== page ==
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Offspring: Human Fertility Behavior in Biodemographic Perspective Our proposal is that human evolution has resulted in a specialized life history that is due to a particular constellation of the factors discussed above. This constellation derives from the hunter-gatherer way of life, which characterized the vast majority of human evolutionary history. While, as discussed in the next section, there are some universal features associated with this way of life, there is significant ecological variability across habitats. We also propose that as a result of exposure to such variation, human psychology and physiology have evolved to respond in systematic ways to variations in the four factors discussed above. Finally, the domestication of plants and animals and subsequent economic transformations produced new socioecological conditions to which people responded in radical shifts in parenting and mating practices. HUMAN LIFE HISTORIES IN A COMPARATIVE CONTEXT Relative to other mammalian orders, the primate order is slow growing, slow reproducing, long lived, and large brained. Humans are at the extreme of the primate continuum. Compared to other primates, there are at least four distinctive characteristics of human life histories: (1) an exceptionally long life span, (2) an extended period of juvenile dependence, resulting in families with multiple dependent children of different ages, (3) multigenerational resource flows and support of reproduction by older postreproductive individuals, and (4) male support of reproduction through the provisioning of females and their offspring. The brain and its attendant functional abilities are also extreme among humans. Our theory (Kaplan et al., 2000; Kaplan and Robson, 2002; Robson andd Kaplan, 2003) is that these extreme values with respect to brain size and longevity are coevolved responses to an equally extreme commitment to learning-intensive foraging strategies and a dietary shift toward high-quality, nutrient-dense, difficult-to-acquire food resources. The following logic underlies our proposal. First, high levels of knowledge, skill, coordination, and strength are required to exploit the suite of high-quality, difficult-to-acquire resources that humans consume. The attainment of those abilities requires time and a significant commitment to development. This extended learning phase during which productivity is low is compensated for by higher productivity during the adult period, with an intergenerational flow of food from old to young. Since productivity increases with age, the time investment in skill acquisition and knowledge leads to selection for lowered mortality rates and greater longevity because the returns on the investments in development occur at older ages. Second, the feeding niche specializing on large valuable food packages, and particularly hunting, promotes cooperation between men and women and high levels of male parental investment, because it favors sex-specific

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Offspring: Human Fertility Behavior in Biodemographic Perspective specialization in embodied capital investments and generates a complementarity between male and female inputs. The economic and reproductive cooperation between men and women facilitates provisioning of juveniles, which both bankrolls their embodied capital investments and acts to lower mortality during the juvenile and early adult periods. Cooperation between males and females also allows women to allocate more time to child care and improves nutritional status, increasing both survival and reproductive rates. The nutritional dependence of multiple young of different ages favors sequential mating with the same individual, since it reduces conflicts between men and women over the allocation of food. Finally, large packages also appear to promote interfamilial food sharing. Food sharing assists recovery in times of illness and reduces the risk of food shortfalls due to both the vagaries of foraging luck and the variance in family size due to stochastic mortality and fertility. These buffers against mortality also favor a longer juvenile period and higher investment in other mechanisms to increase life span. Thus, we propose that the long human life span, lengthening of the juvenile period, increased brain capacities for information processing and storage, intergenerational resource flows, and cooperative biparental investment in offspring coevolved in response to this dietary shift and the new production processes it entailed. It is not yet possible to know many vital statistics and behavioral characteristics from paleontological and archeological remains. It must be recognized that modern hunter-gatherers are not living replicas of our Stone Age past, and global socioeconomic forces affect them all. Furthermore, many foragers today live in marginalized habitats that underreward male hunting efforts. Yet despite the variable historical, ecological, and political conditions affecting them, there is remarkable similarity among foraging peoples, and even the variation often makes adaptive sense. Comparisons between foraging peoples and other modern primates are an important source of information about the life histories of our ancestors and the selection pressures acting on them, the subject of the next sections. Mortality and Production The age-specific mortality profile among chimpanzees is relatively V-shaped, decreasing rapidly after infancy to its lowest point (about 3 percent per year) at about age 13, the age of first reproduction for females, and increasing sharply thereafter. In contrast, mortality among human foragers decreases to a much lower point (about 0.5 percent per year) and remains low with no increase between about 15 and 40 years of age. Mortality then increases slowly, until there is a very rapid rise in the 60s and 70s. The pattern is much more block U-shaped. The strong similarities in the mortal-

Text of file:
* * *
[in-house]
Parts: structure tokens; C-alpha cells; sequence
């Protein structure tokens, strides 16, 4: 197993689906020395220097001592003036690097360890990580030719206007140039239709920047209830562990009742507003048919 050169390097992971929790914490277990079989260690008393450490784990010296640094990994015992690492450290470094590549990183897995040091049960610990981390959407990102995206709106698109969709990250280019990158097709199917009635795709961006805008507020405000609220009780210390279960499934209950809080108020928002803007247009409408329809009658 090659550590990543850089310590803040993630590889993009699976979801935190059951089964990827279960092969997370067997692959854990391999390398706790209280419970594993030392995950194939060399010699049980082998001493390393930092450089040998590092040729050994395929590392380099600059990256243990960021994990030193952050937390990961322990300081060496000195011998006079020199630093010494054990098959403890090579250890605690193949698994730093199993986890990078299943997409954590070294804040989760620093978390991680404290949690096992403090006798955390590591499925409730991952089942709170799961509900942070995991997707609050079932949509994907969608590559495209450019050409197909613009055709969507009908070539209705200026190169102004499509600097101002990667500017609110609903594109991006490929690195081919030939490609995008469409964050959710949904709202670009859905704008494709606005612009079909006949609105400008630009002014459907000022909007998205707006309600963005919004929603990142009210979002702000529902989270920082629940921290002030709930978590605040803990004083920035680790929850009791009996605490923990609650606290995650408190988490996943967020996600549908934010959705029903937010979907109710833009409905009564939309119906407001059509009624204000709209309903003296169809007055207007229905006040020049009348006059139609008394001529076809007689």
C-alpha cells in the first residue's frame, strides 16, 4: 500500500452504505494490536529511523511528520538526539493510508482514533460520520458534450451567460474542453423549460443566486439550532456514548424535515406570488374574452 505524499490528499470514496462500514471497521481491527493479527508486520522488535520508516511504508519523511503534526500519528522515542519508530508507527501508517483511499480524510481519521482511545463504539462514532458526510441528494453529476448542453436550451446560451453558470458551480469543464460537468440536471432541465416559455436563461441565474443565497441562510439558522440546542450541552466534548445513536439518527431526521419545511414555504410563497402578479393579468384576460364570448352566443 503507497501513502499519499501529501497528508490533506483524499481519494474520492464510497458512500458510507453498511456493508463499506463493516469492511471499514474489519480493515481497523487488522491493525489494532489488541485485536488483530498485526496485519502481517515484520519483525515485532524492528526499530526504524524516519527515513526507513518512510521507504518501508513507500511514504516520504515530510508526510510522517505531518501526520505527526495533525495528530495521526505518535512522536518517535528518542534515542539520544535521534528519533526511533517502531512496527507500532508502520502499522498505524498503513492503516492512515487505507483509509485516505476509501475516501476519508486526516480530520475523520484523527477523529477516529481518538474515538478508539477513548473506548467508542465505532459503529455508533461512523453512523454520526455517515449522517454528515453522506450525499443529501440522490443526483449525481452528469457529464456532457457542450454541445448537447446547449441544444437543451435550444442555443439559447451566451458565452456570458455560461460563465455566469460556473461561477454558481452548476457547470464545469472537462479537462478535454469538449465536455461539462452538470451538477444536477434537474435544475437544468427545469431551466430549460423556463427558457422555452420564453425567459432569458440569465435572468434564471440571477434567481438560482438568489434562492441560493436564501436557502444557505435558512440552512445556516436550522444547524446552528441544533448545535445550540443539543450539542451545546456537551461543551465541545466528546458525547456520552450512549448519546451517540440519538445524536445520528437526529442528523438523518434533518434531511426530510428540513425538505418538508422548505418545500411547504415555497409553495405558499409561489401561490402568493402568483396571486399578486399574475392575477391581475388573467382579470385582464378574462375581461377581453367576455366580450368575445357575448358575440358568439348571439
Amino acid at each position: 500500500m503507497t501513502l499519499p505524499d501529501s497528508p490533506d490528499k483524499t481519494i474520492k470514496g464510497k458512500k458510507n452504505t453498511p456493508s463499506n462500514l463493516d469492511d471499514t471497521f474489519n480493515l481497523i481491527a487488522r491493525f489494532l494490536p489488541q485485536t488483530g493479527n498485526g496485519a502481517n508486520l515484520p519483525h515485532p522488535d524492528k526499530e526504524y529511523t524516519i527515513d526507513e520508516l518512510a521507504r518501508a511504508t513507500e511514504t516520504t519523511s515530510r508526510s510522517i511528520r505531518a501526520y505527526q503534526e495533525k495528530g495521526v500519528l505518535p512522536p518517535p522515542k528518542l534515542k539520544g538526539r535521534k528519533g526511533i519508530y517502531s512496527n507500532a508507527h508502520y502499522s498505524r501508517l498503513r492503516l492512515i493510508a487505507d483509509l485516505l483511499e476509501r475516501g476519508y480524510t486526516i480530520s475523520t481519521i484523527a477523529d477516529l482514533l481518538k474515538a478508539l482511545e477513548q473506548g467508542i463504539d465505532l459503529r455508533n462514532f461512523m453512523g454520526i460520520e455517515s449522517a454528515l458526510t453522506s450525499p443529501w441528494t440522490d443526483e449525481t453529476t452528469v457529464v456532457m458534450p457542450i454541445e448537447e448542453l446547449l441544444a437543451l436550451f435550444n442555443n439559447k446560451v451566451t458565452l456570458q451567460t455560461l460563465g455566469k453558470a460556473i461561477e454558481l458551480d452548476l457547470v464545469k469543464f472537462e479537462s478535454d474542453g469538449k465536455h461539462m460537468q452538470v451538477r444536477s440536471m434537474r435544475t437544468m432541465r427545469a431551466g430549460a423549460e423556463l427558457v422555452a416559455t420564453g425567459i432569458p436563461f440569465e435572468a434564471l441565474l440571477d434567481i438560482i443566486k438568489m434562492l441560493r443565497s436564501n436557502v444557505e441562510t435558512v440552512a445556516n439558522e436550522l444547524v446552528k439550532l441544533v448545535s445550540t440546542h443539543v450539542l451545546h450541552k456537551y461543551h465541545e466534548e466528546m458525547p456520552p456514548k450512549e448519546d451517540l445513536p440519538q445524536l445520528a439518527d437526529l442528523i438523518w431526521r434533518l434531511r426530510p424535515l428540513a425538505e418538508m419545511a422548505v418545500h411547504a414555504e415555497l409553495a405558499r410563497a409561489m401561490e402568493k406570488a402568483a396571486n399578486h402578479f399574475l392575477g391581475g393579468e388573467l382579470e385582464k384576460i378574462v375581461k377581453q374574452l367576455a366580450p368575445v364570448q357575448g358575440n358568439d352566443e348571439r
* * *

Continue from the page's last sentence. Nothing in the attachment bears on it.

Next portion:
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Offspring: Human Fertility Behavior in Biodemographic Perspective cially acquired, understanding cultural diffusion is critical. Evolutionary logic provides a framework for analysis of the active role that people play in determining which ideas they choose to adopt. ACKNOWLEDGMENTS This paper was written with support from the National Institute on Aging. The authors also wish to acknowledge the contributions of Kim Hill to the datasets and their analyses on the comparative diets and demography of chimpanzees and foragers published in a previous paper (Kaplan et al., 2000). We also thank Kim Hill and Magdalena Hurtado for their data on resource acquisition by age and sex among Hiwi and Ache. These datasets and analyses formed a critical base for part of this paper. We also wish to thank Monique Borgerhoff Mulder for her careful and extensive suggestions for revision of a draft of this paper. REFERENCES Anderson, K., H. Kaplan, D. Lam, and J. Lancaster 1999a Paternal care by genetic fathers and stepfathers II: Reports by Xhosa High School students. Evolution and Human Behavior 20:433-452. Anderson K.G., H. Kaplan, and D. Lam 2001 Grade repetition, schooling attainment and family background in South Africa. Unpublished manuscript. Population Studies Center, University of Michigan, Ann Arbor. Anderson, K.G., H. Kaplan, and J. Lancaster 1999b Paternal care by genetic fathers and stepfathers I: Reports from Albuquerque men. Evolution and Human Behavior 20:405-432. Bailey, R.C., M.R. Jenike, P.T. Ellison, G.R. Bentley, A.M. Harrigan, and N.R. Peacock 1992 The ecology of birth seasonality among agriculturalists in Central Africa. Journal of Biosocial Science 24:393-412. Becker, G.S. 1975 Human Capital. New York: Columbia University Press. Becker, G.S., and R.J. Barro 1988 A reformulation of the economic theory of fertility. Quarterly Journal of Economics 103:1-25. Bentley, G.R., R.R. Paine, and J.L. Boldsen 2001 Fertility changes with the prehistoric transition to agriculture. Pp. 203-232 in Reproductive Ecology and Human Evolution. P.T. Ellison, ed. Hawthorne, NY: Aldine de Gruyter. Betzig, L. 1986 Despotism and Differential Reproduction: A Darwinian View of History. Hawthorne, NY: Aldine de Gruyter. 1992a Roman monogamy. Ethology and Sociobiology 13:351-383. 1992b Roman polygyny. Ethology and Sociobiology 13:309-349.